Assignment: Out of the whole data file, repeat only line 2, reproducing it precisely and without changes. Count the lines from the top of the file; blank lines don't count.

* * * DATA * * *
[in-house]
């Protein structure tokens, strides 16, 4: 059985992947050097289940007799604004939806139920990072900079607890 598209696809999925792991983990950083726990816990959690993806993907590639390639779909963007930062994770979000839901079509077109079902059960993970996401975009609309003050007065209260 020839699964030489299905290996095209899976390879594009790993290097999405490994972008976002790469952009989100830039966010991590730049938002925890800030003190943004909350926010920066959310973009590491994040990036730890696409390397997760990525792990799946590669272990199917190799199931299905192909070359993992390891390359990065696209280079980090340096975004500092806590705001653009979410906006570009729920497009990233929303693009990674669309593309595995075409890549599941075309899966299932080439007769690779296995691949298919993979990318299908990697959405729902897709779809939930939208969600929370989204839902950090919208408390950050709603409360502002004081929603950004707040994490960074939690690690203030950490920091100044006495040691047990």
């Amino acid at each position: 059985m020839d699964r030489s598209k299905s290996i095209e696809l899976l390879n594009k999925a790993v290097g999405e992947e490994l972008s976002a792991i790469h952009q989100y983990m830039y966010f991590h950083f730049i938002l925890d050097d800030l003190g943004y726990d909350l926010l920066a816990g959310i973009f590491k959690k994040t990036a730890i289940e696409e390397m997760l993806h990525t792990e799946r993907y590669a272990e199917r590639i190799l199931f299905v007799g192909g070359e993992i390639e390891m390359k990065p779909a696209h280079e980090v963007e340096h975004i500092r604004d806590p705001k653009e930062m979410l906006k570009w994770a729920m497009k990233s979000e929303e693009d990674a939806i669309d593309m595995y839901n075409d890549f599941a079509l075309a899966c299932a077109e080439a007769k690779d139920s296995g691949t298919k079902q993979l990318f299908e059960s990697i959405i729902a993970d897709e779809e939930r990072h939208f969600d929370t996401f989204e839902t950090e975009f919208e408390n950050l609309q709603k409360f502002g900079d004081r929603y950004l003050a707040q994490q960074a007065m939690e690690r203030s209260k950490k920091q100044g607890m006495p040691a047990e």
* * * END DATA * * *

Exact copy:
């Protein structure tokens, strides 16, 4: 059985992947050097289940007799604004939806139920990072900079607890 598209696809999925792991983990950083726990816990959690993806993907590639390639779909963007930062994770979000839901079509077109079902059960993970996401975009609309003050007065209260 020839699964030489299905290996095209899976390879594009790993290097999405490994972008976002790469952009989100830039966010991590730049938002925890800030003190943004909350926010920066959310973009590491994040990036730890696409390397997760990525792990799946590669272990199917190799199931299905192909070359993992390891390359990065696209280079980090340096975004500092806590705001653009979410906006570009729920497009990233929303693009990674669309593309595995075409890549599941075309899966299932080439007769690779296995691949298919993979990318299908990697959405729902897709779809939930939208969600929370989204839902950090919208408390950050709603409360502002004081929603950004707040994490960074939690690690203030950490920091100044006495040691047990």